Gasson and Fulton were occupied with faculty and administrators Feb. 12 from various schools in the Boston area as they discussed the best practices for promoting intercultural skill development among students in their study abroad endeavors.
The Boston Intercultural Skills Conference was a daylong event based on a similar forum hosted by Wake Forest University. With the assistance of other Boston schools and Boston College departments, the Office of International Programs began planning over the summer to organize this conference, which is the first of its kind to be held in New England.
It consisted of two keynote addresses and breakout sessions after each one. The first of the two speakers was Steven Duke, the assistant vice president for global strategy and international initiatives at the University of Nebraska, who opened with a discussion about the importance of enhancing intercultural learning in study abroad programs. He explained that through the most current research and personal experience, teachers can learn about how to give their students the most educational, immersive experience possible as they travel. Duke had helped to initiate the conference that takes place at Wake Forest every year, which is one of the reasons that the OIP decided he would be an ideal speaker.
“You are learning things and seeing things through a different pair of eyes, and it hurts.”
-Kathleen Bailey, BC political science professor
The second keynote speaker, Matthew L. Goode of the BC Center for Teaching Excellence, asked the audience to consider the importance of student reflection as a part of these programs. Several panelists shared personal anecdotes about strategies that have inspired productive reflections from their own students.
In one of the breakout sessions, BC political science professor Kathleen Bailey described her experience leading a summer course called “Kuwait: Politics & Oil in the Gulf.” She focused on the role that culture shock plays in an American college student’s trip to a foreign country such as Kuwait.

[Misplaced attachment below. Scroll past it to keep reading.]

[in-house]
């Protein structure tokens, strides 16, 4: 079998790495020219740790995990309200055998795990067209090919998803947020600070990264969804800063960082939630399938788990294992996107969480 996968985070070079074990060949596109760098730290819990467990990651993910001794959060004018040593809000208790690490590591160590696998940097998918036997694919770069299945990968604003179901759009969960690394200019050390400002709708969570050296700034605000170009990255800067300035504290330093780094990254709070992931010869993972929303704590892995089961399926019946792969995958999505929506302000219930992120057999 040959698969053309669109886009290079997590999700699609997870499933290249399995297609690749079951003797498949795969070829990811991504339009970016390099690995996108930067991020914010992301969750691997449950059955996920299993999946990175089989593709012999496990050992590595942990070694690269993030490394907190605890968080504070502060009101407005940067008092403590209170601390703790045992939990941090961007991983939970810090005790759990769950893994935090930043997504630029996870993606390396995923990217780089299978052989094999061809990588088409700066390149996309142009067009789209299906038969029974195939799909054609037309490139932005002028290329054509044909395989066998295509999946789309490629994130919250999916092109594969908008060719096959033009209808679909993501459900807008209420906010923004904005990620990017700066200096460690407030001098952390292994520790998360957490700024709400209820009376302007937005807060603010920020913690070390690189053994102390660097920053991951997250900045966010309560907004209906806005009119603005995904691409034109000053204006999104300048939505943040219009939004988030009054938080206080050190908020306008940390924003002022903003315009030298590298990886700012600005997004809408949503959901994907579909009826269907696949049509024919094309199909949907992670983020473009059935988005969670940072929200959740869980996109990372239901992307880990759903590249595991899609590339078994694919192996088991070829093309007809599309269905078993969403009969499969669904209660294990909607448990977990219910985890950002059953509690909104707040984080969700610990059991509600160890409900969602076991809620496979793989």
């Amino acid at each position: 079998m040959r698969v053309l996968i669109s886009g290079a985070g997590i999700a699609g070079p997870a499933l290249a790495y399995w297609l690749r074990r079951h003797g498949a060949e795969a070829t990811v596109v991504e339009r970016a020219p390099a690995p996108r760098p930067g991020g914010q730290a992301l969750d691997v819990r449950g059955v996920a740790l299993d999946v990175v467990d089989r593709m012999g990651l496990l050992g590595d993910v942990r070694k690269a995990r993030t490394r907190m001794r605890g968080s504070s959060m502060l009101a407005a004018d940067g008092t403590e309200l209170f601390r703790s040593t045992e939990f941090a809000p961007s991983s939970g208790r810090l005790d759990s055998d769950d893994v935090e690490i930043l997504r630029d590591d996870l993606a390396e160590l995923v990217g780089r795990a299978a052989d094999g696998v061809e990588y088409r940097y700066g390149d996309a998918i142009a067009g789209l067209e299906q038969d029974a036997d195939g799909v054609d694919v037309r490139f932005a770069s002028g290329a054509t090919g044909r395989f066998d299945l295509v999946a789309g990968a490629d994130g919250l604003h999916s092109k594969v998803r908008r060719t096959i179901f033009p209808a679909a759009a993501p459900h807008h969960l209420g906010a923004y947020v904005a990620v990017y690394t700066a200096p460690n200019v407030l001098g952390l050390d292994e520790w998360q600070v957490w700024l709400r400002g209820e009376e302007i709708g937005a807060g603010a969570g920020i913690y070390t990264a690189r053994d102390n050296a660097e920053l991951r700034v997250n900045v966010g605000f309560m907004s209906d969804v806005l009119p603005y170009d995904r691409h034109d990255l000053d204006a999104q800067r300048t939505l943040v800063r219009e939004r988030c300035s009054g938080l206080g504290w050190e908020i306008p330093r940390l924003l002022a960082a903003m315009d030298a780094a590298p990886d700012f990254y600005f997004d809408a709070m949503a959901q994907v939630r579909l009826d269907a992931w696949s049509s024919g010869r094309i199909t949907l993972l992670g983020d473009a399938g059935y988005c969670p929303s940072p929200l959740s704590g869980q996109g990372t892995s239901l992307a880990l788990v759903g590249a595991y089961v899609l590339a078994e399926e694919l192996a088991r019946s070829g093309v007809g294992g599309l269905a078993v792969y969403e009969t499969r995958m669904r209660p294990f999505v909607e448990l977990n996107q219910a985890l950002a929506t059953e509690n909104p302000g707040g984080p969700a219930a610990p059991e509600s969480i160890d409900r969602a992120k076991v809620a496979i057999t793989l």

“They all tell me they are not going to experience any culture shock at all,” she said, prompting a laugh.
Bailey then explained that she prepares them for the difference in cultural behavior but that she is careful not to talk about it too much, for fear of creating a self-fulfilling prophecy. Thus, she has learned that it is a careful balance. The surprise of different customs, such as gender segregation, is inevitably confusing to students every year when she conducts the program. Bailey explained that at first the students tell her that their heads hurt because they are having such trouble figuring the culture out.
“You are learning things and seeing things through a different pair of eyes,” Bailey said. “And it hurts.”
Yet, she has seen a pattern in which the students grow accustomed to the differences in social norms after several weeks.
Lynne Anderson, the director of the Program for English Language Learners at BC, also spoke about her background leading the creative writing workshop “Food Writing in Paris.” Before discussing her experience bringing students abroad to France, she explained that teachers can learn a lot by looking at the international students here on the BC campus.
While she recognized the comfort of traveling with peers from their home country, she talked about how pushing these students to immerse themselves further can be extremely beneficial.
“There is a fine balance between support and autonomy,” Anderson said.
Other breakout sessions included “Navigating the Faculty-Student Relationship Abroad,” “Integrating Short-Term Programs into Undergraduate Curricula,” and “Utilizing Technology In and Out of the Classroom.” Although the speakers on each panel were mostly members of the BC community, there were several educators representing other universities, including Brandeis and Yale.
The conference was a collaborative event that allowed for the sharing of teaching perspectives from different institutions. They focused on the various factors that come together in a student’s experience studying abroad, including relationships, sightseeing, and levels of cultural immersion. An overarching theme throughout the day was the essential need for an open mind that is willing to learn. The more open a student is to learning about and embracing the cultural differences of the country they are visiting, the better the experience is in the end. This was made evident to each of these professors in the students’ reflections.
“The purpose of study abroad is to suspend judgment,” Bailey said.
Erin Shevlin, the summer and internships program manager in the OIP, thought the event was successful.
“Attendees seemed to appreciate the balance of knowledge-sharing provided in the keynote addresses with the more informal, discussion-based breakout sessions,” she said. “The opportunity to connect with colleagues doing similar work at other local institutions was a big strength of the event.”
Featured Image by Amelie Trieu / Heights Editor